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Thread: TF-4 User For Years...Want To Try TF-5

  1. #21

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    Re: TF-4 User For Years...Want To Try TF-5

    It was Wimberley who started the revival in the late 1970s. Also Hutchings used regular mildly acidic Kodak fixers. In any case it doesn’t matter. If you like TF-4 there is no reason not to use it. As long as there is sufficient rinsing/stopping between development and fixation alkaline fixers are perfectly good. The more alkaline, the stronger the ammonia odour tends to be so buffering to a mildly alkaline pH is preferable. TF-4 is fine.

    Quote Originally Posted by Drew Wiley View Post
    I had a jug of that Ilford Rapid Fix on hand, and no, it did not work as well for my PMK pyro purposes as TF4. Gordon Hutchings got it right, and certainly was the father of the current popularity of pyrog. developers.

  2. #22
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    Re: TF-4 User For Years...Want To Try TF-5

    This thread is of interest to me as I'm getting back into photography after a several years hiatus meaning that liquid fixers will need to be discarded and replaced (from what I read in that other thread on the bad batches of Kodak RF, they tend to sulferize over some period after which they are useless.)

    I've used crtric acid based stop baths for years as my darkroom was never ventilated very well (if at all, sometimes.) My new darkroom (building out the rest of my basement, including plumbing, lead me to think "hey I could finally have a PROPER darkroom..." and that lead to getting excited about getting back into photography and here I am) will be better ventilated, but if there's no downside to something like TF-5 then I might as well use it.

    If The Book of Pyro isn't a great book about pyro, what is? I've never used it, read enough about it years ago to be familiar with the general idea back then but never tried it. If I wanted to try it out, where would be the place to read about it? A bit of aside thread-creep, I know, but TF-5 sounds like a winner with no real downside.

  3. #23
    Tin Can's Avatar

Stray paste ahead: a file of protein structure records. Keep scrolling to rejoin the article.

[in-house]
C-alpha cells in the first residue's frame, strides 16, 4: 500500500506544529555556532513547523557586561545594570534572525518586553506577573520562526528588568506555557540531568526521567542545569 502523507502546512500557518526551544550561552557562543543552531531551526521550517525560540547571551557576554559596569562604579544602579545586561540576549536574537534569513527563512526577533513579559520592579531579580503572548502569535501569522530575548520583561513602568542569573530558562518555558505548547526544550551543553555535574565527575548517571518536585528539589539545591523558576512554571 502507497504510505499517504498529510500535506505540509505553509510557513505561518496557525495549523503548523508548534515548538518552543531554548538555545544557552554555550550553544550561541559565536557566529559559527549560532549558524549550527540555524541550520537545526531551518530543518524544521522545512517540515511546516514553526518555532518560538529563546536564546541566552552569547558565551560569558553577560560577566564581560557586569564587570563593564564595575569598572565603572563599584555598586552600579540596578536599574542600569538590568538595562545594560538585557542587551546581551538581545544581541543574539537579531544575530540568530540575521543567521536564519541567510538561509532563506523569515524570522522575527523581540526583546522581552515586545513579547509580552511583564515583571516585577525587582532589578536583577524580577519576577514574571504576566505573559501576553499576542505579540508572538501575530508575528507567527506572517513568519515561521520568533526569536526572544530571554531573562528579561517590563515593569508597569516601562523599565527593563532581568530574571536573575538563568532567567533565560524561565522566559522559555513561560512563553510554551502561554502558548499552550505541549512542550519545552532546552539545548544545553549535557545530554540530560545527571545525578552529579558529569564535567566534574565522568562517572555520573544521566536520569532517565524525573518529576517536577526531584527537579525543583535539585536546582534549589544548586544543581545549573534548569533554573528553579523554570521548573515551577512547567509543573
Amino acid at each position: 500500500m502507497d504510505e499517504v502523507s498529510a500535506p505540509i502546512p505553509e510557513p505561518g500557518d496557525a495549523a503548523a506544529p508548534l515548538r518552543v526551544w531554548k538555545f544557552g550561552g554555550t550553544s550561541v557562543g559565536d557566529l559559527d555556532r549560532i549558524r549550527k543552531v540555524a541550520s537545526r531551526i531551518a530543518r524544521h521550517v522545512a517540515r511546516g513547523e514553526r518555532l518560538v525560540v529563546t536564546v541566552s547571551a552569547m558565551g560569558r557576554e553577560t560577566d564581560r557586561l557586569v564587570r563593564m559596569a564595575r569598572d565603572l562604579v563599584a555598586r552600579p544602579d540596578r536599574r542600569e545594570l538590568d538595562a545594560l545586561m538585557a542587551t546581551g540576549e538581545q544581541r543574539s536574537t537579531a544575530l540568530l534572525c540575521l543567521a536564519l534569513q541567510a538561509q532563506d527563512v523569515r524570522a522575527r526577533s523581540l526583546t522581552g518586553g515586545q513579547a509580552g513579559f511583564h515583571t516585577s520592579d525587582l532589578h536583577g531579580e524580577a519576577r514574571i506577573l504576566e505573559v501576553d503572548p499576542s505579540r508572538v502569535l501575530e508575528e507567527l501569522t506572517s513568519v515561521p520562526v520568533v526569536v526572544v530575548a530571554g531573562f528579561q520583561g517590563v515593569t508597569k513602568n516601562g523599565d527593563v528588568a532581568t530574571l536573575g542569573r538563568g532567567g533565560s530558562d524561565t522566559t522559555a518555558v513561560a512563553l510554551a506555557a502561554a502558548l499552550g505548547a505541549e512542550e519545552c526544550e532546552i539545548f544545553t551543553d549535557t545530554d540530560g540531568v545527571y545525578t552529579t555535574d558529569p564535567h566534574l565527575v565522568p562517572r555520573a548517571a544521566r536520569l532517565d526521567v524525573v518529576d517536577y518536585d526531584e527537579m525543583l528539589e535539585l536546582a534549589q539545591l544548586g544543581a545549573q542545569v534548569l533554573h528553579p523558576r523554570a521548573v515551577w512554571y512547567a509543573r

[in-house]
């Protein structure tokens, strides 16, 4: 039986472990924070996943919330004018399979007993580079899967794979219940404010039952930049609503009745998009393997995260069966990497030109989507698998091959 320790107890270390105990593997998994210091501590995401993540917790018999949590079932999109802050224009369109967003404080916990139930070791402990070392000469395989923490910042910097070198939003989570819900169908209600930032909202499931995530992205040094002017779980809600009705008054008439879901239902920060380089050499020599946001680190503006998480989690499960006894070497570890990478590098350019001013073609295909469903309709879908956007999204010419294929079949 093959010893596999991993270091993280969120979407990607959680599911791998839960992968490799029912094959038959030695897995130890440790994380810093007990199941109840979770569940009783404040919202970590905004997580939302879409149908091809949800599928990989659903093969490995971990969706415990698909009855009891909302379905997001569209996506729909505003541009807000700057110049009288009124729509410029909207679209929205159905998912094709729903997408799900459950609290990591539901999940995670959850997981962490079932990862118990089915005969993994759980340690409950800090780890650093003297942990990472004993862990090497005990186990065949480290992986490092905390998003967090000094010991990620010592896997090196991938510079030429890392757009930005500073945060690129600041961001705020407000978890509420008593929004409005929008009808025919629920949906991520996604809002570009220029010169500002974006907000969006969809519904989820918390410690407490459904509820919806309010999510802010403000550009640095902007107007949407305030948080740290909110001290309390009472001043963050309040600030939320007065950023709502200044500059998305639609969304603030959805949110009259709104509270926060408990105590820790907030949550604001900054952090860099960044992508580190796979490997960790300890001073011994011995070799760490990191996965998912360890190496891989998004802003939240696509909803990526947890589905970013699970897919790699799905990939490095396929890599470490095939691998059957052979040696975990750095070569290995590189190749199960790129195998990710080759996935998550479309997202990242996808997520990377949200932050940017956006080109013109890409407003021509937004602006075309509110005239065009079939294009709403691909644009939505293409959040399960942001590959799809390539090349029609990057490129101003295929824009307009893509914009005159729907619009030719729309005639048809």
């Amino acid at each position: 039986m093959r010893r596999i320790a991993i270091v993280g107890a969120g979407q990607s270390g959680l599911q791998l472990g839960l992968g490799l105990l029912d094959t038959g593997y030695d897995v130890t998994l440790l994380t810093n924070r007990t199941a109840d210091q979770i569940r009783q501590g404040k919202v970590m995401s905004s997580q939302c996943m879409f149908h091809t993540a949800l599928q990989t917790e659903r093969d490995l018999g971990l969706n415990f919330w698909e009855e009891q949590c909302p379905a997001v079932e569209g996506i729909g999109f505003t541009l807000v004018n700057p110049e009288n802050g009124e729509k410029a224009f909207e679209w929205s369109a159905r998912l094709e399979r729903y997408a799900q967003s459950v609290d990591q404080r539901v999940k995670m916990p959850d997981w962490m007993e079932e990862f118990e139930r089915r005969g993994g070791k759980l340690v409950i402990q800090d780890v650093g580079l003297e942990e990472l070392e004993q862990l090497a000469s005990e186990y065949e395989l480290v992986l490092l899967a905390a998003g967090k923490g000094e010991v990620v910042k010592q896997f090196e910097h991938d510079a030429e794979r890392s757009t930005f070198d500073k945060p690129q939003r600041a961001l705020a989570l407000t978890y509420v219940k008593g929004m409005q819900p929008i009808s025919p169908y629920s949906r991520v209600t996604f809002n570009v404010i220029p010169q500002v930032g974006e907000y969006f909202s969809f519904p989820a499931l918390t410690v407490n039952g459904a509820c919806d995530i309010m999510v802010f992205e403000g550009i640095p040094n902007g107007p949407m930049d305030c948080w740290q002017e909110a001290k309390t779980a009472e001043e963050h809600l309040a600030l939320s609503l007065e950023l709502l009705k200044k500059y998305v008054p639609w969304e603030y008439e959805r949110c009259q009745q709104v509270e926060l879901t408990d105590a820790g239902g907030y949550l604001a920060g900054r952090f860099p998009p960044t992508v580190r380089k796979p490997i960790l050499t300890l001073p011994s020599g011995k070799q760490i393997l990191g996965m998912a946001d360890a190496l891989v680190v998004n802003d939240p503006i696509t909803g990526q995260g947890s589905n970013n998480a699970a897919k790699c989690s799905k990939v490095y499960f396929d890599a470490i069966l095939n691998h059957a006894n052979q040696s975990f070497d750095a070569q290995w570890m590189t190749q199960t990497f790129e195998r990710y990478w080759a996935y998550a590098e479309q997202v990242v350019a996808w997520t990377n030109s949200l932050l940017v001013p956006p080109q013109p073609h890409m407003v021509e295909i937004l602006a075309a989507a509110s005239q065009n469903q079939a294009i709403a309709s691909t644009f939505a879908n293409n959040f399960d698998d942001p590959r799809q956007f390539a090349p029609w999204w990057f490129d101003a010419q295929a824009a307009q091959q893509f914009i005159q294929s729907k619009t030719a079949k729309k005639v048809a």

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    Re: TF-4 User For Years...Want To Try TF-5

    I use food grade citric acid powder for paper stop

    TF5 was designed by 'PE' Photo Engineer RIP

    I think he worked for KODAK

    There are many references and examples only on APUG where is was authoritative

    He sold me

    and John

    just do it


    Quote Originally Posted by Roger Cole View Post
    This thread is of interest to me as I'm getting back into photography after a several years hiatus meaning that liquid fixers will need to be discarded and replaced (from what I read in that other thread on the bad batches of Kodak RF, they tend to sulferize over some period after which they are useless.)

    I've used crtric acid based stop baths for years as my darkroom was never ventilated very well (if at all, sometimes.) My new darkroom (building out the rest of my basement, including plumbing, lead me to think "hey I could finally have a PROPER darkroom..." and that lead to getting excited about getting back into photography and here I am) will be better ventilated, but if there's no downside to something like TF-5 then I might as well use it.

    If The Book of Pyro isn't a great book about pyro, what is? I've never used it, read enough about it years ago to be familiar with the general idea back then but never tried it. If I wanted to try it out, where would be the place to read about it? A bit of aside thread-creep, I know, but TF-5 sounds like a winner with no real downside.
    Tin Can

  4. #24

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    Re: TF-4 User For Years...Want To Try TF-5

    Quote Originally Posted by Drew Wiley View Post
    I had a jug of that Ilford Rapid Fix on hand, and no, it did not work as well for my PMK pyro purposes as TF4. Gordon Hutchings got it right, and certainly was the father of the current popularity of pyrog. developers.
    Strange, I've compared PMK negatives with both TF-4 and Ilford Rapid Fixer and found absolutely zero difference; stain was the same, base fog was the same (visual comparison only, but that should be adequate in this case).